The Grapevine

Analysis Of Homo Naledi's Hand And Foot Reveal It Climbed Trees And Used Tools

Hand and feet of Homo naledi
The hand and feet of Homo naledi. Peter Schmid and William Harcourt-Smith | Wits University

Most scientists today can agree that before Homo sapiens, there was about 15 to 20 different versions of humans spanning about six million years of evolution. And recently, a close cousin of the modern day human, named Homo naledi, was unearthed in South Africa.

Homo naledi was named after the cave it was discovered in, and despite its similarities to humans — like its facial features and elongated limbs — it still had its own unique features. In two papers recently published in Nature Communications, analysis of Homo naledi’s foot and hand show just how different it was from humans today. The research was done by an international team of scientists from the Evolutionary Studies Institute at the University of the Witwatersrand in South Africa — the same university that discovered Homo naledi in 2013. The researchers discovered both hand and foot inside the Dinaledi Chamber of the Cradle of Humankind World Heritage Site, where some 1,500 fossil elements have been found over the past two years.

Both papers describe the nature of Homo naledi ’s hand and foot, which suggest it was well equipped for tree climbing and upright walking. Moreover, the two limbs were also capable of performing precise movements, akin to how we use our hands and feet today. When taken together, the hands and feet of Homo naledi show a separation of hand and foot function while also providing new insight into the skeletal form that evolved in early members of our species.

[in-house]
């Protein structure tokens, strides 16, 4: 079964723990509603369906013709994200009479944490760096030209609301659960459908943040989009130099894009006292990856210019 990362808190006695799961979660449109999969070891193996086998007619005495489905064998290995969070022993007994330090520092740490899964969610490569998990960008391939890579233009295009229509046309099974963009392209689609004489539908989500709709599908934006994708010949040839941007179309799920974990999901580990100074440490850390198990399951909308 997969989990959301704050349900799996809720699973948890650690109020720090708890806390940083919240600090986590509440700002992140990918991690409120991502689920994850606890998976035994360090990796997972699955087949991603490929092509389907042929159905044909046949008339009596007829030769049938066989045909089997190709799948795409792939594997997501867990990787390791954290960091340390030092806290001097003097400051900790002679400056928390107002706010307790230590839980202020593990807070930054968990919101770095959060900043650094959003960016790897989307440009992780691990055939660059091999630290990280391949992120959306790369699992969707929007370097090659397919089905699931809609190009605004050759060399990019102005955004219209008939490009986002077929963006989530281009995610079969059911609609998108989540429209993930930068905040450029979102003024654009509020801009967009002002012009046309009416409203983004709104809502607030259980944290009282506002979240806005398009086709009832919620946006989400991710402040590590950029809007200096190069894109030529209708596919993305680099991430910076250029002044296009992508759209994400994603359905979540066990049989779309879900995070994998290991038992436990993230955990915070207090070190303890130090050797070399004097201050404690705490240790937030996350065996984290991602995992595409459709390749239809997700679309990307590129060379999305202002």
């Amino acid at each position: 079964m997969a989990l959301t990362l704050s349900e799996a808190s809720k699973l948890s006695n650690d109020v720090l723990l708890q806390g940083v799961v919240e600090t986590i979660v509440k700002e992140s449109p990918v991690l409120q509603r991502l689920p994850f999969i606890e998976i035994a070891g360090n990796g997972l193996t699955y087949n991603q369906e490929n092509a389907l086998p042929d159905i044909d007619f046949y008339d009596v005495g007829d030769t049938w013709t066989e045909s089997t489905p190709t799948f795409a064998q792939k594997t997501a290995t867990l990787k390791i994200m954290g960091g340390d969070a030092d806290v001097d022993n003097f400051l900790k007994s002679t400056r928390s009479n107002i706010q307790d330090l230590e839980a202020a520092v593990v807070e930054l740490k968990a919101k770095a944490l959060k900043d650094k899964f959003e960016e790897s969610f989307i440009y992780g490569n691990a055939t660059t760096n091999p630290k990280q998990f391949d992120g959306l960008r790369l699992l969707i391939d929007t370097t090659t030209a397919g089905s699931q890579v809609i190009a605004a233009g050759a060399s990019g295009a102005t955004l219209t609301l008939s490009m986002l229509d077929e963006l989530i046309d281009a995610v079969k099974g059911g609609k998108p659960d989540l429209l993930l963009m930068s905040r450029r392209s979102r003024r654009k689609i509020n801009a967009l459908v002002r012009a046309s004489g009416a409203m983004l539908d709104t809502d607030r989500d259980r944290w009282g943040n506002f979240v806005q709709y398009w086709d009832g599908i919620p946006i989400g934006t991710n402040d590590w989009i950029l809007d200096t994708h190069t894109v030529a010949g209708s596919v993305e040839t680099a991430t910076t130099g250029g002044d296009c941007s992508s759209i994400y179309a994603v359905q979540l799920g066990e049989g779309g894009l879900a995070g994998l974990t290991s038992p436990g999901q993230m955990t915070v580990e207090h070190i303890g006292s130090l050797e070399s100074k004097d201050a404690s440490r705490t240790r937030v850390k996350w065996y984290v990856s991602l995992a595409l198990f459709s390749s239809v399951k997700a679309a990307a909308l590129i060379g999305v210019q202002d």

The Foot

The researchers were able to put together 107 separate elements of Homo naledi ’s foot, including a nearly complete, adult right foot. The foot closely resembles that of modern humans and shows that Homo naledi  was well suited for upright walking. However, the foot differs from modern humans in that it has more curved toes, which suggested that Homo naledi climbed trees as a form of movement.

The researchers concluded that, aside from that of Homo sapiens and the Neanderthals, Homo naledi possessed some of the most capable hands and feet found in fossils on record. “Although there are members of the genus Homo known with primitive feet and relatively small brains, and with derived feet and larger brains than Homo naledi, Homo naledi is the first known hominin with this combination of such derived feet and legs with a small brain size.”

The Hand

A nearly complete adult right hand was found in the cave as well. Based on the nearly 150 hand bones found within the cave, researchers found that Homo naledi was unlike any other hominin species discovered before. The structure of the wrist and thumb bones are similar to modern humans and Neanderthals, and suggest that Homo naledi used stone tools and had a powerful grip. However, Homo naledi differed from later humans because its fingers were more curved, again suggesting that Homo naledi used its hands for tree climbing.

In a press release, lead author Tracy Kivell said, "The tool-using features of the H. naledi hand in combination with its small brain size has interesting implications for what cognitive requirements might be needed to make and use tools, and, depending on the age of these fossils, who might have made the stone tools that we find in South Africa."

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